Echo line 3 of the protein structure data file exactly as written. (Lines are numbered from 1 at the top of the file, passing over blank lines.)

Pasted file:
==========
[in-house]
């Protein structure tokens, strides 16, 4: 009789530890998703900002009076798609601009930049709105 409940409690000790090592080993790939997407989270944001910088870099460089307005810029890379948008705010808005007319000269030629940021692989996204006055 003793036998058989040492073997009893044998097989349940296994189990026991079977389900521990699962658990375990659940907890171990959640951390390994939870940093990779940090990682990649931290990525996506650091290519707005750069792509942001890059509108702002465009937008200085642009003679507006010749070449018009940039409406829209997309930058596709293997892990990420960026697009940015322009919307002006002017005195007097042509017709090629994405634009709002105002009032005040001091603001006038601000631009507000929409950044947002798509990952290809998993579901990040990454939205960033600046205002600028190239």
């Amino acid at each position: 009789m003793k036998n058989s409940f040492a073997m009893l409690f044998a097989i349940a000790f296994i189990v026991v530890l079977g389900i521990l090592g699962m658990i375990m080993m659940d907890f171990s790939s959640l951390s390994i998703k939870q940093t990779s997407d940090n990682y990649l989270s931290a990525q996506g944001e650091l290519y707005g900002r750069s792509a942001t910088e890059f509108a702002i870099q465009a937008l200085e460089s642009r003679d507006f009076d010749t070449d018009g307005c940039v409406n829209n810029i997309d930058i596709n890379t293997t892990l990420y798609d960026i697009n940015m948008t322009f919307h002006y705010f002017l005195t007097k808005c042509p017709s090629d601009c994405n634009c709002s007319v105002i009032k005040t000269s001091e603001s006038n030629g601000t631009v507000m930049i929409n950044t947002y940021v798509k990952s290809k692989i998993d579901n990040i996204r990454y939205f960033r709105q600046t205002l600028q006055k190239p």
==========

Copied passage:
């Amino acid at each position: 009789m003793k036998n058989s409940f040492a073997m009893l409690f044998a097989i349940a000790f296994i189990v026991v530890l079977g389900i521990l090592g699962m658990i375990m080993m659940d907890f171990s790939s959640l951390s390994i998703k939870q940093t990779s997407d940090n990682y990649l989270s931290a990525q996506g944001e650091l290519y707005g900002r750069s792509a942001t910088e890059f509108a702002i870099q465009a937008l200085e460089s642009r003679d507006f009076d010749t070449d018009g307005c940039v409406n829209n810029i997309d930058i596709n890379t293997t892990l990420y798609d960026i697009n940015m948008t322009f919307h002006y705010f002017l005195t007097k808005c042509p017709s090629d601009c994405n634009c709002s007319v105002i009032k005040t000269s001091e603001s006038n030629g601000t631009v507000m930049i929409n950044t947002y940021v798509k990952s290809k692989i998993d579901n990040i996204r990454y939205f960033r709105q600046t205002l600028q006055k190239p």